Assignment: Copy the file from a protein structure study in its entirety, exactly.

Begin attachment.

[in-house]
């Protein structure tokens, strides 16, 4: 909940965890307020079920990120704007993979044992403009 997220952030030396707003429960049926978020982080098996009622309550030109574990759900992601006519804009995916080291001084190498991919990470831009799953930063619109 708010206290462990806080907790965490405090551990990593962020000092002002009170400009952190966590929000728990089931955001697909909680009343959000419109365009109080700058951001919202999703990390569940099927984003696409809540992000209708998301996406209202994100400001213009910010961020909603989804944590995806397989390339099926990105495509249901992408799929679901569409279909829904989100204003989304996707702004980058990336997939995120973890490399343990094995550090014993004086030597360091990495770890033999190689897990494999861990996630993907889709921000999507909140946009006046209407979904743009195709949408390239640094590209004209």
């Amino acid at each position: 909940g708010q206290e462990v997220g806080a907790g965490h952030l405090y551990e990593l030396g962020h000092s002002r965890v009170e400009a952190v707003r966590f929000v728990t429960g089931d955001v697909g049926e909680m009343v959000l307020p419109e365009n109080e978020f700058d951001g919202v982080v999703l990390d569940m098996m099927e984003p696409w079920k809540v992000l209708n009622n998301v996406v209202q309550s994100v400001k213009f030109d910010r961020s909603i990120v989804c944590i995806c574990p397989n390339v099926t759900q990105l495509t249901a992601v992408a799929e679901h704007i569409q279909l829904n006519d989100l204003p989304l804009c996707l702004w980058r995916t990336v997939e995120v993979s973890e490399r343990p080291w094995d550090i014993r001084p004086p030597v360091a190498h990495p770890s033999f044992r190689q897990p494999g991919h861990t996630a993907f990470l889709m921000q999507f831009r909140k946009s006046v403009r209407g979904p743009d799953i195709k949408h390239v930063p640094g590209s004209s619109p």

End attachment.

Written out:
[in-house]
């Protein structure tokens, strides 16, 4: 909940965890307020079920990120704007993979044992403009 997220952030030396707003429960049926978020982080098996009622309550030109574990759900992601006519804009995916080291001084190498991919990470831009799953930063619109 708010206290462990806080907790965490405090551990990593962020000092002002009170400009952190966590929000728990089931955001697909909680009343959000419109365009109080700058951001919202999703990390569940099927984003696409809540992000209708998301996406209202994100400001213009910010961020909603989804944590995806397989390339099926990105495509249901992408799929679901569409279909829904989100204003989304996707702004980058990336997939995120973890490399343990094995550090014993004086030597360091990495770890033999190689897990494999861990996630993907889709921000999507909140946009006046209407979904743009195709949408390239640094590209004209």
């Amino acid at each position: 909940g708010q206290e462990v997220g806080a907790g965490h952030l405090y551990e990593l030396g962020h000092s002002r965890v009170e400009a952190v707003r966590f929000v728990t429960g089931d955001v697909g049926e909680m009343v959000l307020p419109e365009n109080e978020f700058d951001g919202v982080v999703l990390d569940m098996m099927e984003p696409w079920k809540v992000l209708n009622n998301v996406v209202q309550s994100v400001k213009f030109d910010r961020s909603i990120v989804c944590i995806c574990p397989n390339v099926t759900q990105l495509t249901a992601v992408a799929e679901h704007i569409q279909l829904n006519d989100l204003p989304l804009c996707l702004w980058r995916t990336v997939e995120v993979s973890e490399r343990p080291w094995d550090i014993r001084p004086p030597v360091a190498h990495p770890s033999f044992r190689q897990p494999g991919h861990t996630a993907f990470l889709m921000q999507f831009r909140k946009s006046v403009r209407g979904p743009d799953i195709k949408h390239v930063p640094g590209s004209s619109p």